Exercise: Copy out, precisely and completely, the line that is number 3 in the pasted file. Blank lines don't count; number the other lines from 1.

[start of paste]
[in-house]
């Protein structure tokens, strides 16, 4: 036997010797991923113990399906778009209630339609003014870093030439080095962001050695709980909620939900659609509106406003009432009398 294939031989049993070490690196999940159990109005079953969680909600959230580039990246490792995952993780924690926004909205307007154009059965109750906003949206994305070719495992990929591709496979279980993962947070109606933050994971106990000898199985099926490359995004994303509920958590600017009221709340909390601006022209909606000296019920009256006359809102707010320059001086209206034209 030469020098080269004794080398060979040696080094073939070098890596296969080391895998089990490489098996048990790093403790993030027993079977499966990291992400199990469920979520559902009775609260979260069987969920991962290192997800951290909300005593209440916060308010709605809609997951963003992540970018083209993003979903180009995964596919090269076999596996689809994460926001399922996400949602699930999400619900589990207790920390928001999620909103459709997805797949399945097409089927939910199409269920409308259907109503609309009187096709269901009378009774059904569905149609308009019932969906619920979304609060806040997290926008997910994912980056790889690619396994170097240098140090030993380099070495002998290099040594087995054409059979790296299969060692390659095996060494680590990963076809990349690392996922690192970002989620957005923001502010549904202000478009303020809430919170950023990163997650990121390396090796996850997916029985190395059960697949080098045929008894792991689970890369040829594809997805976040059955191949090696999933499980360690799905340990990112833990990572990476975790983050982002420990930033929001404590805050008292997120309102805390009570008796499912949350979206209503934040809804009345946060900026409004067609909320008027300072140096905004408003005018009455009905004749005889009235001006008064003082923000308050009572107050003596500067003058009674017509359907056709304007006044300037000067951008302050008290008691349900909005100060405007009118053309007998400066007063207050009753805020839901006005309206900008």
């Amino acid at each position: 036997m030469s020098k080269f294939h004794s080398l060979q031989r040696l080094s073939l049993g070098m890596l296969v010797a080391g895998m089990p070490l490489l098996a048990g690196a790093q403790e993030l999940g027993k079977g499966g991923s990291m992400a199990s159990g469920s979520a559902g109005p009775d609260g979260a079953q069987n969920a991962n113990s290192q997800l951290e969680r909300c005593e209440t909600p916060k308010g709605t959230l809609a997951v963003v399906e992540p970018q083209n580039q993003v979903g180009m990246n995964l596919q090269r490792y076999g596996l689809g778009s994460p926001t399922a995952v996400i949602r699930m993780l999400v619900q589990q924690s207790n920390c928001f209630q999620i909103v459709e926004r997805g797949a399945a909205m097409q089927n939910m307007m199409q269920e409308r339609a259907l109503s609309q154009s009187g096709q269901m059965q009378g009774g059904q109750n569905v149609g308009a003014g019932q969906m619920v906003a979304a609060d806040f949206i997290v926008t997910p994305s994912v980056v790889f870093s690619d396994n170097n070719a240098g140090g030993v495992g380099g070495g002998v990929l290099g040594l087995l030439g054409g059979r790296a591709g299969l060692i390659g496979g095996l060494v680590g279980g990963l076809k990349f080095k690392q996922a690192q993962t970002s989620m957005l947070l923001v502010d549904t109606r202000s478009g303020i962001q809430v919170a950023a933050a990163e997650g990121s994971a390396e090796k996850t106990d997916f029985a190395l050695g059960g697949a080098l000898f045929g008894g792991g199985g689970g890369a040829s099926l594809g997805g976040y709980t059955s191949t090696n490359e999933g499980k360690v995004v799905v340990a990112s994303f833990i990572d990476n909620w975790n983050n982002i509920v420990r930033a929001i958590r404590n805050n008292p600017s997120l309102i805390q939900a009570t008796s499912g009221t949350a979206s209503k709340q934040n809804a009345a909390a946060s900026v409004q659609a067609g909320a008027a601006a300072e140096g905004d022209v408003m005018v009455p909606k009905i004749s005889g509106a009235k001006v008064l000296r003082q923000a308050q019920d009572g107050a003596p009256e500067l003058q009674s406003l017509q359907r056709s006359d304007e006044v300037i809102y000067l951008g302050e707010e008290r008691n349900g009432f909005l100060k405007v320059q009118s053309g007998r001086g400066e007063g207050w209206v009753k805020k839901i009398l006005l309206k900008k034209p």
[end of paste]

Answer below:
């Amino acid at each position: 036997m030469s020098k080269f294939h004794s080398l060979q031989r040696l080094s073939l049993g070098m890596l296969v010797a080391g895998m089990p070490l490489l098996a048990g690196a790093q403790e993030l999940g027993k079977g499966g991923s990291m992400a199990s159990g469920s979520a559902g109005p009775d609260g979260a079953q069987n969920a991962n113990s290192q997800l951290e969680r909300c005593e209440t909600p916060k308010g709605t959230l809609a997951v963003v399906e992540p970018q083209n580039q993003v979903g180009m990246n995964l596919q090269r490792y076999g596996l689809g778009s994460p926001t399922a995952v996400i949602r699930m993780l999400v619900q589990q924690s207790n920390c928001f209630q999620i909103v459709e926004r997805g797949a399945a909205m097409q089927n939910m307007m199409q269920e409308r339609a259907l109503s609309q154009s009187g096709q269901m059965q009378g009774g059904q109750n569905v149609g308009a003014g019932q969906m619920v906003a979304a609060d806040f949206i997290v926008t997910p994305s994912v980056v790889f870093s690619d396994n170097n070719a240098g140090g030993v495992g380099g070495g002998v990929l290099g040594l087995l030439g054409g059979r790296a591709g299969l060692i390659g496979g095996l060494v680590g279980g990963l076809k990349f080095k690392q996922a690192q993962t970002s989620m957005l947070l923001v502010d549904t109606r202000s478009g303020i962001q809430v919170a950023a933050a990163e997650g990121s994971a390396e090796k996850t106990d997916f029985a190395l050695g059960g697949a080098l000898f045929g008894g792991g199985g689970g890369a040829s099926l594809g997805g976040y709980t059955s191949t090696n490359e999933g499980k360690v995004v799905v340990a990112s994303f833990i990572d990476n909620w975790n983050n982002i509920v420990r930033a929001i958590r404590n805050n008292p600017s997120l309102i805390q939900a009570t008796s499912g009221t949350a979206s209503k709340q934040n809804a009345a909390a946060s900026v409004q659609a067609g909320a008027a601006a300072e140096g905004d022209v408003m005018v009455p909606k009905i004749s005889g509106a009235k001006v008064l000296r003082q923000a308050q019920d009572g107050a003596p009256e500067l003058q009674s406003l017509q359907r056709s006359d304007e006044v300037i809102y000067l951008g302050e707010e008290r008691n349900g009432f909005l100060k405007v320059q009118s053309g007998r001086g400066e007063g207050w209206v009753k805020k839901i009398l006005l309206k900008k034209p």